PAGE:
Iran’s new reformist president vows to ‘extend hand of friendship’


Reformist candidate and heart surgeon Masoud Pezeshkian has won Iran’s presidential election after defeating his ultra-conservative rival Saeed Jalili in a second round.

Iran’s electoral authority reported Saturday that Pezeshkian, a former health minister, won 53.7% of the votes cast, compared with 44.3% for Jalili, a former top government nuclear negotiator.

State television showed images of supporters celebrating the 69-year-old Pezeshkian’s victory by honking their horns in the early hours of the morning.

“We will extend the hand of friendship to everyone,” Pezeshkian said in his victory speech, stressing that he would work with his political opponents “for the progress of the country.”

Jalili did not want to comment on the election results yet.

Pezeshkian ran a modest campaign calling for renewed trust between the government and Iranians, many of whom have become disillusioned with politics after failed reform efforts, political repression and an economic crisis.

But given Iran’s complex political situation and powerful interest groups, it is unclear to what extent Pezeshkian can bring about meaningful change.

His victory – and the low turnout in the election – shows how dissatisfied many Iranians are with their leaders.

About 61 million people were eligible to vote for a successor to Chairman Ebrahim Raisiwho died in a helicopter crash in May.

Pezeshkian and Jalili faced off in the second round of Friday’s elections after neither candidate won an outright majority in the first round on June 28.

Polling stations were scheduled to close at 6 p.m. Friday. As expected, authorities let them stay open longer in many places, but turnout was still just 49.8 percent, the electoral authority said. In the first round last week, turnout was a record low of 40 percent.

Conservative reformer

Pezeshkian, a certified cardiac surgeon from northwestern Iran, served in the army during the Gulf War and worked for many years in the city of Tabriz.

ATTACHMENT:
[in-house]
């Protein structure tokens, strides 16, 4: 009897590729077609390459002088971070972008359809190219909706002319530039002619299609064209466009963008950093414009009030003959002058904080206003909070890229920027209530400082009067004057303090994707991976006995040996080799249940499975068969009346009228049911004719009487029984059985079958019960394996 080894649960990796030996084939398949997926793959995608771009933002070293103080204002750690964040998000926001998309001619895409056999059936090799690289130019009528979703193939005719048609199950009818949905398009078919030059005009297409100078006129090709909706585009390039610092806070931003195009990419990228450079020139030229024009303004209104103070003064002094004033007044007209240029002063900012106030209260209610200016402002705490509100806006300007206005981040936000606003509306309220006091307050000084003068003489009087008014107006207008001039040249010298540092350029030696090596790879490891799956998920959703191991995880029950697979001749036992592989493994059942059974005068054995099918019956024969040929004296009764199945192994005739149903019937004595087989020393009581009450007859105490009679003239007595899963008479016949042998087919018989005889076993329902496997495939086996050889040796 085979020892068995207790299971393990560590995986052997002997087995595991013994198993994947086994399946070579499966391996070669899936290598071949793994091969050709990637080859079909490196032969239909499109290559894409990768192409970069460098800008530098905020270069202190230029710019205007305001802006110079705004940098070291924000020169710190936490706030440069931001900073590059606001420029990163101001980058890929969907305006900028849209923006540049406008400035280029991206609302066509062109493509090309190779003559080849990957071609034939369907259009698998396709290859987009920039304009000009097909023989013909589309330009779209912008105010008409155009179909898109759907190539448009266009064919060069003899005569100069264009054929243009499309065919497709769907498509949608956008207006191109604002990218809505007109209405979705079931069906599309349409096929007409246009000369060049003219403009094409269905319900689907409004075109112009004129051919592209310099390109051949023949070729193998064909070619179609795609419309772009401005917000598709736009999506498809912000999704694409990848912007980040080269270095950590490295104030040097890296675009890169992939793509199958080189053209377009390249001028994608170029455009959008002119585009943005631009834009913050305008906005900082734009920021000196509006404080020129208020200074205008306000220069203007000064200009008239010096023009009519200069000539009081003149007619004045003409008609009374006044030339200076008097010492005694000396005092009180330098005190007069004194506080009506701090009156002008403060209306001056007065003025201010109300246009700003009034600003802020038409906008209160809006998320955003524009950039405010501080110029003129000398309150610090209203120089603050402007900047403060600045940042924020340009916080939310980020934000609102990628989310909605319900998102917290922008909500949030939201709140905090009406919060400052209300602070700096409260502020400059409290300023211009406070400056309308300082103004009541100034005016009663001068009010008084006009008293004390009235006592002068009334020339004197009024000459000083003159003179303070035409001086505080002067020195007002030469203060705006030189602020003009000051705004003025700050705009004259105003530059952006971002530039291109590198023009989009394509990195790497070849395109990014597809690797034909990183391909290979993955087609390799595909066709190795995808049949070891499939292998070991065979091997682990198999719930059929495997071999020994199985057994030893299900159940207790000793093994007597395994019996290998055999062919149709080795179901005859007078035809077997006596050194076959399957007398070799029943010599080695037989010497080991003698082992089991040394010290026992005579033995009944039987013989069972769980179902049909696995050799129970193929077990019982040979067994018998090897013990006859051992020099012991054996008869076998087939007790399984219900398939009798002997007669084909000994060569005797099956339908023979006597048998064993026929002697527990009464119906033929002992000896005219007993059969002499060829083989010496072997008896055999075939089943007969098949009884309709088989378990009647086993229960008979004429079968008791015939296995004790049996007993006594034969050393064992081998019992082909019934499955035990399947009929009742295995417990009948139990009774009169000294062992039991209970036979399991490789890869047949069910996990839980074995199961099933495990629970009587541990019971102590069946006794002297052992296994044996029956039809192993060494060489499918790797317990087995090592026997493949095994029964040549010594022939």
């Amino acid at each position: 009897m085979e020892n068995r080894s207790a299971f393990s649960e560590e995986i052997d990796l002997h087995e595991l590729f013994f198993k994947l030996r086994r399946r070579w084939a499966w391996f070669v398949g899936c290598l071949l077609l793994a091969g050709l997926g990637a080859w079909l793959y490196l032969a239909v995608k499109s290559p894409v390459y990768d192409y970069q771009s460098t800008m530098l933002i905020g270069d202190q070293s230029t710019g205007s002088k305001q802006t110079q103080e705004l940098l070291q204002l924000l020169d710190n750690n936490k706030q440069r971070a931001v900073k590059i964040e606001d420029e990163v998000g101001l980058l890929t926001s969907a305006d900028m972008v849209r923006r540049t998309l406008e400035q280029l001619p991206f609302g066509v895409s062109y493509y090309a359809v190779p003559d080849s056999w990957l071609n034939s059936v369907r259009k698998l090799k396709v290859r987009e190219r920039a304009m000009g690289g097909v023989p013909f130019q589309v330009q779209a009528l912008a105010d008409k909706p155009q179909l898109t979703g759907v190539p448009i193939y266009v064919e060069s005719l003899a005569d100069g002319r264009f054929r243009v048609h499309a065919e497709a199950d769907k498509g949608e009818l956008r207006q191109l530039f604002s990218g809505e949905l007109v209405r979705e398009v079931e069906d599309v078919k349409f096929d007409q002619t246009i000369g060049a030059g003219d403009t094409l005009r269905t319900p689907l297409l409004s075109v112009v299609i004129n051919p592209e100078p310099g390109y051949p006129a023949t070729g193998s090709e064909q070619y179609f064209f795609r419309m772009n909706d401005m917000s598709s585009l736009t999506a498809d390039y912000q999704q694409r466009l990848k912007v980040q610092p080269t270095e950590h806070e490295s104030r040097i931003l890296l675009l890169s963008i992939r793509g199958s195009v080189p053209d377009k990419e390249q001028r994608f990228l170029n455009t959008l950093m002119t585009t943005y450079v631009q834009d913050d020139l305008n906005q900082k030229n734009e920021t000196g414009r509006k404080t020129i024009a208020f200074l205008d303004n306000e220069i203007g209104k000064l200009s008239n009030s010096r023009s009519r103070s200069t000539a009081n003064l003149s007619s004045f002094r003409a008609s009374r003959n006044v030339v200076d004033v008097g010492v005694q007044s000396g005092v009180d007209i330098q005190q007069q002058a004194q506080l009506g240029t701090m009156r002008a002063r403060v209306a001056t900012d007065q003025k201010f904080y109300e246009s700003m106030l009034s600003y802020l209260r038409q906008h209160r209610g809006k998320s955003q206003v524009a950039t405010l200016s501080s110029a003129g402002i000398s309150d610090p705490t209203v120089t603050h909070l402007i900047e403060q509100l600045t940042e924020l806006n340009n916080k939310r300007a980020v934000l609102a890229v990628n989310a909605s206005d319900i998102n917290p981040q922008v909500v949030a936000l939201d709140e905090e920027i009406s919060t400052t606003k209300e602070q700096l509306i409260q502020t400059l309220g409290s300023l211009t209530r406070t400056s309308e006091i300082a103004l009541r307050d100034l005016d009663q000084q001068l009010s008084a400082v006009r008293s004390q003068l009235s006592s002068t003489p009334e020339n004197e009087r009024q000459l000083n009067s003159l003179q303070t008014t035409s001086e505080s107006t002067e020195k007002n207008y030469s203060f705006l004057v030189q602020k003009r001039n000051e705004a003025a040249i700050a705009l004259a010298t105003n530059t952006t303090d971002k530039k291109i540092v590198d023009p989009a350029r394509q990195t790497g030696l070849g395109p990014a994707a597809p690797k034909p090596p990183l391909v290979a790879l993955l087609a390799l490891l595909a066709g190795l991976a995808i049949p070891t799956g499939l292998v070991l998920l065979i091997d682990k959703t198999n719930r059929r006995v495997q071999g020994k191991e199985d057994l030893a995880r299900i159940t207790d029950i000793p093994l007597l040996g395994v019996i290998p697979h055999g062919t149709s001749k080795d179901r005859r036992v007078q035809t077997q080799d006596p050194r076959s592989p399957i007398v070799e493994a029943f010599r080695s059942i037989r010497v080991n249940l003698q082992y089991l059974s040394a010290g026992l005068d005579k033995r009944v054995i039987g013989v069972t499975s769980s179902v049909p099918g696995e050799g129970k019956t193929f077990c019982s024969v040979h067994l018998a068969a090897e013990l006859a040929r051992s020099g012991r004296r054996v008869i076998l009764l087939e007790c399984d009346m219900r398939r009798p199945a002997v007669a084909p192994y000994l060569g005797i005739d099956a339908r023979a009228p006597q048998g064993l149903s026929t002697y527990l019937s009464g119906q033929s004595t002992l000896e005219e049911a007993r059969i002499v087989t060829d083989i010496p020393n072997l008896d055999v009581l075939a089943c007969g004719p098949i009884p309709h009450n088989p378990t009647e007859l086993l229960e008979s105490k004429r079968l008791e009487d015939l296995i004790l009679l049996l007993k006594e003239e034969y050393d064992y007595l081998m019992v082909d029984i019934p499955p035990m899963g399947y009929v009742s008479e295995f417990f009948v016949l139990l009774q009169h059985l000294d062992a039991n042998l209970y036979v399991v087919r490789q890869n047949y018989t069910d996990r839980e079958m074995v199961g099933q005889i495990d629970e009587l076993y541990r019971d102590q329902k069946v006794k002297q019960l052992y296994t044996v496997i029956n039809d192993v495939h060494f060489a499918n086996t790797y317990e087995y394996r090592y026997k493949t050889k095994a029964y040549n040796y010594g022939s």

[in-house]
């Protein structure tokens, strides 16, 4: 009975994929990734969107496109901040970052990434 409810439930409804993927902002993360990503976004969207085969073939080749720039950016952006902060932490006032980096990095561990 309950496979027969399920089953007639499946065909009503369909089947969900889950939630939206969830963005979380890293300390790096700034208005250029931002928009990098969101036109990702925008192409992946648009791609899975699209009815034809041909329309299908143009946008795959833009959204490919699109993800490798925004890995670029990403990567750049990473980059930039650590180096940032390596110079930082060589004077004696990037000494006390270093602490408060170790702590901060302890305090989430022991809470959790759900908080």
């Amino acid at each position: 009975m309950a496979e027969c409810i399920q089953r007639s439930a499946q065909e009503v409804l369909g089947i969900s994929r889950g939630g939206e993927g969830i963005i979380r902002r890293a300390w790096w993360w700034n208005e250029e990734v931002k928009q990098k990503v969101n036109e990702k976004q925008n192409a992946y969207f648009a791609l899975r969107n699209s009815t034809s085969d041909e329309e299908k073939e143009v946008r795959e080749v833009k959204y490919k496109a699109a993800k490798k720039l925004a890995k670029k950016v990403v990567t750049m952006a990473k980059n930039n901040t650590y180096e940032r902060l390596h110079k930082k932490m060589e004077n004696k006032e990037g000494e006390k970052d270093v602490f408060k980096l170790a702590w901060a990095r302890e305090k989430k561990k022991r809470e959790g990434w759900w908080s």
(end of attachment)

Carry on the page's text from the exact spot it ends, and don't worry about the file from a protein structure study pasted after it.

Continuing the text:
In the early 1990s, he lost his wife and one of his sons in a car accident. He often appeared at his campaign rallies with his daughter and grandchild.

He was Minister of Health during the second term of former President Mohammad Khatami, from 2001 to 2005.

During the televised debates, Pezeshkian described himself as a conservative politician who believes reforms are necessary.

Despite his moderate rhetoric, he has still expressed his loyalty to Iran’s Supreme Leader Ayatollah Ali Khamenei and the powerful Islamic Revolutionary Guard Corps.

Like many politicians from the reformist camp, Pezeshkian advocated better relations with the West.

He also criticized Iran’s strict headscarf requirements for women and campaigned for middle-class votes, saying he opposes internet censorship.

However, critics say it will be difficult for him to implement these reforms because parliament has a hardliner majority.

Growing public frustration

Of the 80 candidates in total, the Guardian Council, a powerful Islamic supervisory body that vets candidates, had approved only six candidates for the election.

Two of the six later withdrew, leaving three conservatives and one more moderate candidate, Pezeshkian. Jalili is a loyal supporter of the leaders at the top of the Islamic Republic’s power system.

The president is only number two in Iran’s power structure, as Supreme Leader Khamenei serves as head of state and has the final say in all strategic matters. He is also the commander-in-chief of Iran’s armed forces.

The elections came amid a severe economic crisis, tensions with the West and regional powers in the Middle East, and public frustration over the maintenance of state authority, particularly among the younger population, is running high.

However, many Iranians, especially young people, have lost confidence that major political changes will take place in their own country.

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